I am sensible, it hath been objected, that' what was principally written for a person's own use, ought not be made public' And no doubt a prudent caution should be used in making extracts from such papers. But (as Mr. Howe hath observed on a like occasion,) what are many of the psalms of David, and other holy men; what the meditations of that renowned philosopher and emperor Marcus Antoninus, but records of the most secret dispositions and motions of the hidden man of the heart, made public for the instruction of their own and succeeding ages? As there is so much resemblance in the frame of our minds, nothing certainly can be of more advantage, than to see the secret workings of the hearts of great and good men upon different occasions; and especially to be informed, what methods they took to conquer their particular temptations, to improve their religious character and to keep alive that sacred ardour of love and zeal, which carried them through so many labours and difficulties. The great advantage, which many humble christians have received from such extracts in other lives, is, I think, a sufficient vindication of the use here made of them. The acceptance and usefulness of Mr. P. Henry's life in particular, encouraged me to pursue this method. Some few of these extracts may not be thought necessary to illustrate Dr. Doddridge's character; but as they appeared likely to impress the reader's heart with pious sentiments, and so subserve my leading design, I was not willing to suppress them. Some quotations from his writings are intended to shew the consistency between the rules he gave to others and his own conduct; and they may lead some to read his works, who might before know nothing or little of them. Accuracy ofstyle is not to be expected in what a person writes merely for his own use, or to his intimate friends; yet it may be as serviceable to others, as any of his publications. I am sensible these extracts and quotations spoil the uniformity of this work and make some sentences abrupt and imperfect ; yet, as they are, in my judgment, the best part of it, I could not satisfy myself to omit them, merely upon those accounts.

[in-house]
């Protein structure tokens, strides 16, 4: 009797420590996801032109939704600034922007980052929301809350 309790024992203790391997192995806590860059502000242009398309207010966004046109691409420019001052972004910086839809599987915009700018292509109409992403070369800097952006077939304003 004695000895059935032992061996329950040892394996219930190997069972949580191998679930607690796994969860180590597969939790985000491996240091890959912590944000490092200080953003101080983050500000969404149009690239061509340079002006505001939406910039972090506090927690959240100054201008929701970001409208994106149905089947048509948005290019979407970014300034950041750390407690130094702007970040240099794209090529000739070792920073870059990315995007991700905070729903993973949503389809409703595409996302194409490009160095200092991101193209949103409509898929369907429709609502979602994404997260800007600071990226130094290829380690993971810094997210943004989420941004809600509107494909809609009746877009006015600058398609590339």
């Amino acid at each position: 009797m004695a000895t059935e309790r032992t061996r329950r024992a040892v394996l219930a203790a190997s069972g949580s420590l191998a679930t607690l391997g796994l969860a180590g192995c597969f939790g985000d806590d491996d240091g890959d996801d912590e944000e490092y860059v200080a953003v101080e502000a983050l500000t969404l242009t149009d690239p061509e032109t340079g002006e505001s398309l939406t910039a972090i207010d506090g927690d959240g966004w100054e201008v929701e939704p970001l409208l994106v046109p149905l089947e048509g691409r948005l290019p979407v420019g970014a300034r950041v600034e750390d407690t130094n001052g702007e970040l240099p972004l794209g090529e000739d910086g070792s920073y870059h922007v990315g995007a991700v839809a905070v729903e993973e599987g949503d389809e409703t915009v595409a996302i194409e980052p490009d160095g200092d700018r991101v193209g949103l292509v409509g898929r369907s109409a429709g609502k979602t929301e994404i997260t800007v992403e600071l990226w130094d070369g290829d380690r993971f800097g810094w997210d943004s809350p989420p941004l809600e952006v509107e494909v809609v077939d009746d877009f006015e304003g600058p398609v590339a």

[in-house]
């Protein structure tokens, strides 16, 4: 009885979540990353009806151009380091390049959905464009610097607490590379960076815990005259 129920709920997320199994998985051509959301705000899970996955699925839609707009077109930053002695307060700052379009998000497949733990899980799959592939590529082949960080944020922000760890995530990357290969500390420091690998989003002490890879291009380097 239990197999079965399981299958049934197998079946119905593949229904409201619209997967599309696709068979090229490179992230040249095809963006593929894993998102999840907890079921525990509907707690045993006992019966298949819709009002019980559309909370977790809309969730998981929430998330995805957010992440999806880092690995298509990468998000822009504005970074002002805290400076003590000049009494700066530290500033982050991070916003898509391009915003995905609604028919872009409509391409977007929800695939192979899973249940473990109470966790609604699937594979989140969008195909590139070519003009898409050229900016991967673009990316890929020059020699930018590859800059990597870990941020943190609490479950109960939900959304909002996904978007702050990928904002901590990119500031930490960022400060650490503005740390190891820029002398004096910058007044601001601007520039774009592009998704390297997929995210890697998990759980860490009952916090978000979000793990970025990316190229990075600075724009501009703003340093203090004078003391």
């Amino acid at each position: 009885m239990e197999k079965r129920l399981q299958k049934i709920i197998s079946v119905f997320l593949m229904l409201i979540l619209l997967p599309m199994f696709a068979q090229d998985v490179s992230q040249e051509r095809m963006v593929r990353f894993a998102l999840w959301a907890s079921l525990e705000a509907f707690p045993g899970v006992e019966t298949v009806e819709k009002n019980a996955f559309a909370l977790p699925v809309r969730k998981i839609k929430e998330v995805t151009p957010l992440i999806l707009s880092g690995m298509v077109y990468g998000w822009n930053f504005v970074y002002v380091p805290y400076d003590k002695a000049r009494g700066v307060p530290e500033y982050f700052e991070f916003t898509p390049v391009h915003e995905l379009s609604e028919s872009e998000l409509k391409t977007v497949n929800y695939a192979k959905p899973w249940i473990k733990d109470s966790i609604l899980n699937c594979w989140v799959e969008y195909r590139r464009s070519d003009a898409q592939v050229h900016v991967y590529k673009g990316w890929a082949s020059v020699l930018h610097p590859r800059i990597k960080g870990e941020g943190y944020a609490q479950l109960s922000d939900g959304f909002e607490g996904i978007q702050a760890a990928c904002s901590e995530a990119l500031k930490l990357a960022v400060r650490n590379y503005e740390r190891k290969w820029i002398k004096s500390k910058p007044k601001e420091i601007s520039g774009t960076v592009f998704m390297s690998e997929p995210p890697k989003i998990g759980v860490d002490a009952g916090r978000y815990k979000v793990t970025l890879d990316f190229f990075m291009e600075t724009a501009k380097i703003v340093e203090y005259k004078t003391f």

When I inform my readers, what were his sentiments upon particular subjects and occasions, where it is not supported by his writings and papers, I can with great truth assure them, that my representation is just, from the opportunities I had of learningthem from his lectures, conversation, or correspondence; and lam persuaded, that they, who were intimately acquainted with him, will acknowledge the same.